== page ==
Played on 11th November 2018
IT’S KING CONSTANTIN
A small but very enthusiastic entry of 25 competed for the main prize of the day, the Handicap Singles title, with Ioan Constantin emerging as the worthy winner.
16 players qualified for the knock-out stage from 8 initial groups, the handicap’s ranging from -12 to + 16 with games played under the 21 up scoring system and sets best of 3.
Ioan, playing off scratch, just sneaked through as a group winner with a 21-18 deciding game triumph over David Broome. Straight games wins followed against Bill Tyler and Danny Sedgwick on his passage to the semi-final where I took him to a decider. Meanwhile Alan Cherry was as usual making light of the top handicap to power his own way through to yet another final (his 6th with the previous 5 all won), culminating in a semi-final victory over Mervyn Phillips. The final proved to be a surprisingly one-sided affair. With plenty of points to play with, Ioan chanced his arm from the start and his attacking ploy paid handsome dividends. With early points in the bag the set settled into the more attritional battle that was expected from this pairing, for Ioan to run out a 21-15, 21-12 winner. Bear in mind that Alan had been playing non-stop for over an hour by this stage and still had 2 more finals to follow, while his future opponents were resting. Full credit though to a marvellous victory for Ioan in his debut season in the League.
NICK WARTON TROPHY
This competition is restricted to Division 2 players and below. Tenacious Mervyn Phillips must have been favourite for the event but took a tumble to an equally determined Dylan Cox in the semi-final. After being completely outhit for the first two and a half games, Dylan changed his tactics to a more defensive mode which brought him surprising success with an ultimate 11-9 in the 5th game victory. With the never to be forgotten Kelvin Choong no longer playing in the League I though we’d seen the last of successful lobbing from 20 feet behind the baseline (although Nick Howard does it occasionally) but here was young Dylan invoking the spirit of Kelvin. Very entertaining to watch but Mervyn must be wondering how he managed to lose this one. Bill Tyler had done well in the other half of the draw to reach the final but was outclassed by Dylan, playing in a more conventional style this time.
With Alan Cherry’s name in the draw there was only ever going to be one winner as there aren’t many players in the country who can beat him with this equipment. Mervyn Phillips came very close though, taking Alan to 11-9 in the 5th in his quarter-final. Straight games wins for Alan followed against me in the semi and Craig Brown in the final, after Craig had ousted a belligerent Sue Lewis in his semi.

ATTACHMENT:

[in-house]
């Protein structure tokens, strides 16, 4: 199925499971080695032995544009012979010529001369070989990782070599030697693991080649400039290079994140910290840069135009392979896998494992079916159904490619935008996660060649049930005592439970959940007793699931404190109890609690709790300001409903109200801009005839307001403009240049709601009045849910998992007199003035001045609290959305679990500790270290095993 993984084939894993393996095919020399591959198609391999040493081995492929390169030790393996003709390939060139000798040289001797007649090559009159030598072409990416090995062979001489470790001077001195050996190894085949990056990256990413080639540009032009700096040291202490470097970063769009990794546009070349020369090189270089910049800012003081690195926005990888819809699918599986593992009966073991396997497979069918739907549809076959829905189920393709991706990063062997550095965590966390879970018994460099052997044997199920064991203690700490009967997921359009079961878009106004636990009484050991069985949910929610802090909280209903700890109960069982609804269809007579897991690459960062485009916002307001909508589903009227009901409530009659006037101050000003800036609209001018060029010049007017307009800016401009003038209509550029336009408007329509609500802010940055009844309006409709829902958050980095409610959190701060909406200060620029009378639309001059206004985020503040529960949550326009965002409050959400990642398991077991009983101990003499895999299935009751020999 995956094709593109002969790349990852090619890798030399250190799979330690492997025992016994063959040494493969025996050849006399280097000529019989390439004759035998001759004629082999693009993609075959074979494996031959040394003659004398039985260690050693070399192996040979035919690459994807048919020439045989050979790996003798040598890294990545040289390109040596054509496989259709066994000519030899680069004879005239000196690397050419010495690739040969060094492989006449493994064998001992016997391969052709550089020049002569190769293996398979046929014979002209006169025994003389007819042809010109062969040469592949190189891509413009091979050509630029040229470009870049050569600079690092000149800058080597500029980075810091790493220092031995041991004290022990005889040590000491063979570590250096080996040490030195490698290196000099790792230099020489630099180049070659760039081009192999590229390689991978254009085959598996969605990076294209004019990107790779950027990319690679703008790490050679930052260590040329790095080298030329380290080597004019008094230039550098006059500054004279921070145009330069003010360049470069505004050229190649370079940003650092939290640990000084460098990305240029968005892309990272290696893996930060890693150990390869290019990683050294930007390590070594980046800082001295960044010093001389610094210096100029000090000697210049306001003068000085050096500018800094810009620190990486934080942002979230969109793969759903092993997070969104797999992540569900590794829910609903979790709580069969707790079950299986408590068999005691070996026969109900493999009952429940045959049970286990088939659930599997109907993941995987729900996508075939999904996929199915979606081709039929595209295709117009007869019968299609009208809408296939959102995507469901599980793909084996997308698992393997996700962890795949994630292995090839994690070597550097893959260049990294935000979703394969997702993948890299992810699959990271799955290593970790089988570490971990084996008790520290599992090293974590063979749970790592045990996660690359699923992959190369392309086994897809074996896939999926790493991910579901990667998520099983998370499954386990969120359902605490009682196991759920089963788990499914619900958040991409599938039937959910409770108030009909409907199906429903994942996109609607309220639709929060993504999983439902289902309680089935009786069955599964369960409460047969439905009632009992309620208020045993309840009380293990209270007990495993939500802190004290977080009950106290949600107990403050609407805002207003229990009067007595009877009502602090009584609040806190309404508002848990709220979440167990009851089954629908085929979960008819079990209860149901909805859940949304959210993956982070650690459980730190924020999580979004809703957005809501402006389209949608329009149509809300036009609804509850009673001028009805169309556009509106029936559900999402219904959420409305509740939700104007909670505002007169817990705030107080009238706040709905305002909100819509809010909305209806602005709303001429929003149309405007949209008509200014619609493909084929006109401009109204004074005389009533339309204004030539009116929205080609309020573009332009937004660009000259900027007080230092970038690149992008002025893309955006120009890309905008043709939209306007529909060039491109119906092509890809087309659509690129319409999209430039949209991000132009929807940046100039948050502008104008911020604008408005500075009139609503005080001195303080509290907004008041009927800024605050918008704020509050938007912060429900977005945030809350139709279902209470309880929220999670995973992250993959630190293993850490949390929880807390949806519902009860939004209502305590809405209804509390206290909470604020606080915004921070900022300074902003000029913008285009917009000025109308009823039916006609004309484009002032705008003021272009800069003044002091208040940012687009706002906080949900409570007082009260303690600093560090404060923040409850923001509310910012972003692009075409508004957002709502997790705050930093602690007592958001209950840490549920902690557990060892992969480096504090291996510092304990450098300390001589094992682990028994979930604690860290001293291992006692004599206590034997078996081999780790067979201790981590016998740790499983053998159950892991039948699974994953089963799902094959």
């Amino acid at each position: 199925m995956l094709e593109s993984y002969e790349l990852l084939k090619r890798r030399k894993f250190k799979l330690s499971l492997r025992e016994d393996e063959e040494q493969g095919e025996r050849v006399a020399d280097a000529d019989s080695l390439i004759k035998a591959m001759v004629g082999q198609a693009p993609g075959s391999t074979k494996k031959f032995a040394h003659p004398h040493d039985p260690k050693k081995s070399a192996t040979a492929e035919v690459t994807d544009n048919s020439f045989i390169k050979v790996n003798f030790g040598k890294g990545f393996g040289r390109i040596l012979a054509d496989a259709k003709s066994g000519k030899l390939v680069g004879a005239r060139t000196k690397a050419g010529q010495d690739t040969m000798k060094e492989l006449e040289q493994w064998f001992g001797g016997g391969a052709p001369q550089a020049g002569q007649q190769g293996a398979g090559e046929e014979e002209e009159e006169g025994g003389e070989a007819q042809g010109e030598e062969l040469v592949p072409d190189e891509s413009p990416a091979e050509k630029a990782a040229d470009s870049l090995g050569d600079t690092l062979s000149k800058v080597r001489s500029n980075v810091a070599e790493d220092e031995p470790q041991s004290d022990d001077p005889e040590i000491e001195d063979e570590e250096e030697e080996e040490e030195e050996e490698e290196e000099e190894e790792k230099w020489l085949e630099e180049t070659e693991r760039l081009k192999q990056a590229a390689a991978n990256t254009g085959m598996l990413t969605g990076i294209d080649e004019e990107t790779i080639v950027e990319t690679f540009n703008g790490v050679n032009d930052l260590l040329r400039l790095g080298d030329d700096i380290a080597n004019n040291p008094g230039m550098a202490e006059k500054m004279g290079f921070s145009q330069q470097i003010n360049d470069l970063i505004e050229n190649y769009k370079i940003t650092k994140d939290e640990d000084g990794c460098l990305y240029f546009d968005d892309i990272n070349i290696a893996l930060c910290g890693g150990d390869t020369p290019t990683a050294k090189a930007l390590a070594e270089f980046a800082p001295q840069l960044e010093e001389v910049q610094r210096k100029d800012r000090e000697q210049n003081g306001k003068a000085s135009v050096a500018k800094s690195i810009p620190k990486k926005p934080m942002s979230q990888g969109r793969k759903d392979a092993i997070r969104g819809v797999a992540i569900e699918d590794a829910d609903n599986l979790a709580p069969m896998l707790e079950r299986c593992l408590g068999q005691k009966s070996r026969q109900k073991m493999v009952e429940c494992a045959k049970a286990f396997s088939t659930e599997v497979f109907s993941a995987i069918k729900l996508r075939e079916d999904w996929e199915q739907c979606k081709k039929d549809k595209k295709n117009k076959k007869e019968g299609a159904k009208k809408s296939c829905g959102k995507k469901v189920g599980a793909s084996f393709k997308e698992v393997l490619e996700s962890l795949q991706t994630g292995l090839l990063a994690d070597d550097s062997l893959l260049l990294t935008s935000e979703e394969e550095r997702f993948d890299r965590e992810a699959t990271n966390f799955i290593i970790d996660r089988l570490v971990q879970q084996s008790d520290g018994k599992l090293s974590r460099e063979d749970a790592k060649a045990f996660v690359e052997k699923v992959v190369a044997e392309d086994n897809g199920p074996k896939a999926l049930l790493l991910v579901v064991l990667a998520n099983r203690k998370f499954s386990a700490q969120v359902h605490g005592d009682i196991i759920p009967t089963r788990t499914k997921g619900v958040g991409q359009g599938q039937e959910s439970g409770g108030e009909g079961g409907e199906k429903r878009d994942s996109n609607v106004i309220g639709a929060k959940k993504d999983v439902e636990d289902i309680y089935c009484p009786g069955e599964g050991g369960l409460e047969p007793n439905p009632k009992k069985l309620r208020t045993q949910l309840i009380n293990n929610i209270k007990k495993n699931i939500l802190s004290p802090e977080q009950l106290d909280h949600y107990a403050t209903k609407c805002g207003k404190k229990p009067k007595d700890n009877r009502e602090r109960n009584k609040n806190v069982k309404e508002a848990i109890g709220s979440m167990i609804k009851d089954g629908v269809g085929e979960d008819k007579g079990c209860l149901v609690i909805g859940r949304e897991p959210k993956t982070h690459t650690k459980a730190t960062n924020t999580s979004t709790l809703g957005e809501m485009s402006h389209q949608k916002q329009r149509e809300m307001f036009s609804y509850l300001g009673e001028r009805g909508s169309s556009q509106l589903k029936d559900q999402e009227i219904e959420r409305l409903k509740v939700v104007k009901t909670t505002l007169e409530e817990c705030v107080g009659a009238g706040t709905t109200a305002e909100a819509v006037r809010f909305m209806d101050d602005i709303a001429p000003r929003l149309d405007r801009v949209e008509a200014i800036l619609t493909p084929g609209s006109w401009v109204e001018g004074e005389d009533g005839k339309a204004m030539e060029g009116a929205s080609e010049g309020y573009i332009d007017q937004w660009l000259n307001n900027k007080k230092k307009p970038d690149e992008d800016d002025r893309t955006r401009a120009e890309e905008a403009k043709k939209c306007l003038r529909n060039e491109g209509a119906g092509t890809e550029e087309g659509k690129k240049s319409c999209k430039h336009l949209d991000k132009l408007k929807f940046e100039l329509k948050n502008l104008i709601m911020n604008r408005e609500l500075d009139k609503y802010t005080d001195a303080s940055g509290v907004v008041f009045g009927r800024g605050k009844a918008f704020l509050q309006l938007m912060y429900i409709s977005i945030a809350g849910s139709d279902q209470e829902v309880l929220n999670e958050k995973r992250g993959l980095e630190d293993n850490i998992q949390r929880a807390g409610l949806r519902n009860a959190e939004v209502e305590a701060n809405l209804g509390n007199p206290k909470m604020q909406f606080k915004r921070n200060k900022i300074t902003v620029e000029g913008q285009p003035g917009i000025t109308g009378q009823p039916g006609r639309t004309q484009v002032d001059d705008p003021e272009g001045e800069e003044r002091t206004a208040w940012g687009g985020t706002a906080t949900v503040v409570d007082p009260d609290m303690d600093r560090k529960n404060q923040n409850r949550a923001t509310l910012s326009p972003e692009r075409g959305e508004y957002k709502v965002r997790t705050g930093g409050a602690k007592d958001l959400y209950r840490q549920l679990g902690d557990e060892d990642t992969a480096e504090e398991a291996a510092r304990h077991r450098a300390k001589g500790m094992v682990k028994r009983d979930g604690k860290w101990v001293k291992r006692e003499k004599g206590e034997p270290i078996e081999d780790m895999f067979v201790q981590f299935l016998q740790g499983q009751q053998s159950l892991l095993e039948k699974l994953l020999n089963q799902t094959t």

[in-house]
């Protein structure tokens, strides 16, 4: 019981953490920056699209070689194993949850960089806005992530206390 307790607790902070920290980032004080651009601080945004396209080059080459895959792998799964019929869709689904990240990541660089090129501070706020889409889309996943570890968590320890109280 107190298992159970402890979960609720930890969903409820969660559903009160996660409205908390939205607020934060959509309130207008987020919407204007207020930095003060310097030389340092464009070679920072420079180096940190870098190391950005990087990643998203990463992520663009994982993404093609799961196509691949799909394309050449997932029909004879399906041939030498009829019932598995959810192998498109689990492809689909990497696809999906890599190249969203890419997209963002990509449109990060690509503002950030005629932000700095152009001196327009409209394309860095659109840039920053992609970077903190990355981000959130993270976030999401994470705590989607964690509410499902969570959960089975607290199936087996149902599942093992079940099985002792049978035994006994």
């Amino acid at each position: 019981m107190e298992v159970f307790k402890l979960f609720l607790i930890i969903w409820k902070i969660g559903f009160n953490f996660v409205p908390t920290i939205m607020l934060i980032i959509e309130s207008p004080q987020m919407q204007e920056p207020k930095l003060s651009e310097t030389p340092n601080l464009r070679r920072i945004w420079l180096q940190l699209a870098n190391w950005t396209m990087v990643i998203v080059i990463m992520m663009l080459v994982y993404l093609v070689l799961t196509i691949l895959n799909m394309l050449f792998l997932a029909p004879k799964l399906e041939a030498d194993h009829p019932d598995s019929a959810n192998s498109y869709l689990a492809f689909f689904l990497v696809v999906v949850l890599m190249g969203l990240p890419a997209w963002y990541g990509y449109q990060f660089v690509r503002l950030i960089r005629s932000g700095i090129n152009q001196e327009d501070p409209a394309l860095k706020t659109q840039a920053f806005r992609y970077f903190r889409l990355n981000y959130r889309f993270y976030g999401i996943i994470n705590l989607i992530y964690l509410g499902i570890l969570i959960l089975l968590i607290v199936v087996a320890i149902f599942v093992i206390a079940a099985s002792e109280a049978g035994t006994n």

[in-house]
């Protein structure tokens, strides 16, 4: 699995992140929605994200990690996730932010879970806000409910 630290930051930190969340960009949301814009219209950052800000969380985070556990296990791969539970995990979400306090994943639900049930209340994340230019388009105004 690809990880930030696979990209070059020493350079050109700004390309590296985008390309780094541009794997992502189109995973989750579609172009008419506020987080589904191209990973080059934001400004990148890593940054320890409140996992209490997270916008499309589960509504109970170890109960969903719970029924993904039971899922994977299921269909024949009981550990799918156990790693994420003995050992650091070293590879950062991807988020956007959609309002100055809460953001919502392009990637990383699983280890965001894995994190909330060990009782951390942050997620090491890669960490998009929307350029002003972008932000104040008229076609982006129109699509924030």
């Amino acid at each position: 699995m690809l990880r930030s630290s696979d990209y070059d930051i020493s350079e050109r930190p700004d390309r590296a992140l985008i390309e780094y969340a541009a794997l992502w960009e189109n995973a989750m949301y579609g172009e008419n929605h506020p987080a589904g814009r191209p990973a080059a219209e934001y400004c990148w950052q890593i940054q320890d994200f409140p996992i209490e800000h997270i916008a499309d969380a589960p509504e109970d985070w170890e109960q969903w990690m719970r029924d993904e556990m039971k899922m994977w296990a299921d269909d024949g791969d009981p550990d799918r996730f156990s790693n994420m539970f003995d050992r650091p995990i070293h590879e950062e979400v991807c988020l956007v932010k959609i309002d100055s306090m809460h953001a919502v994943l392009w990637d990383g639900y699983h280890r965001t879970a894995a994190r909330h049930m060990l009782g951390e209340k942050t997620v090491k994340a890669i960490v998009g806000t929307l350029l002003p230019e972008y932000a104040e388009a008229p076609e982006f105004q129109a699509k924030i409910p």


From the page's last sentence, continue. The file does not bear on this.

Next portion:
POT LUCK DOUBLES
By far the most interesting final was the Pot Luck Doubles one (with partners drawn at random after the best were separated from the rest) which brought together 4 players of contrasting styles, Alan Cherry & Barbara Barber and Sue Lewis & Danny Sedgwick, in two evenly matches teams. In the semis Alan/Barbara had overcome Ollie Horswell & Edward Locke 11-9 in the 5th whilst Sue/Danny saved a match point when getting past David Broome & Sue Marchant. The final see-sawed unpredictably but Sue/Danny looked to have the title won when Sue had an easy smash to make the score 7-3. But, following the best rally of the match, she missed a sitter to trigger panic stations in her team who were soon trailing 10-8. But Alan/Barbara couldn’t finish them off and it was left to Danny to win the title for his side with a sublime forehand cross-court drive on a second match point for a 13-11 finish. The talented youngster has already made a name for himself by toppling Michael Wilkins in a Premier League match this season and I’m sure this will be the first of many winners trophies for him.
So, a good day’s play for all and a great pity that more players didn’t take advantage of what was on offer for them here. It goes without saying that the day went without a hitch thanks to the brilliant tournament organisational skills of Neil Riddy, for whose services the League are, as always, extremely grateful.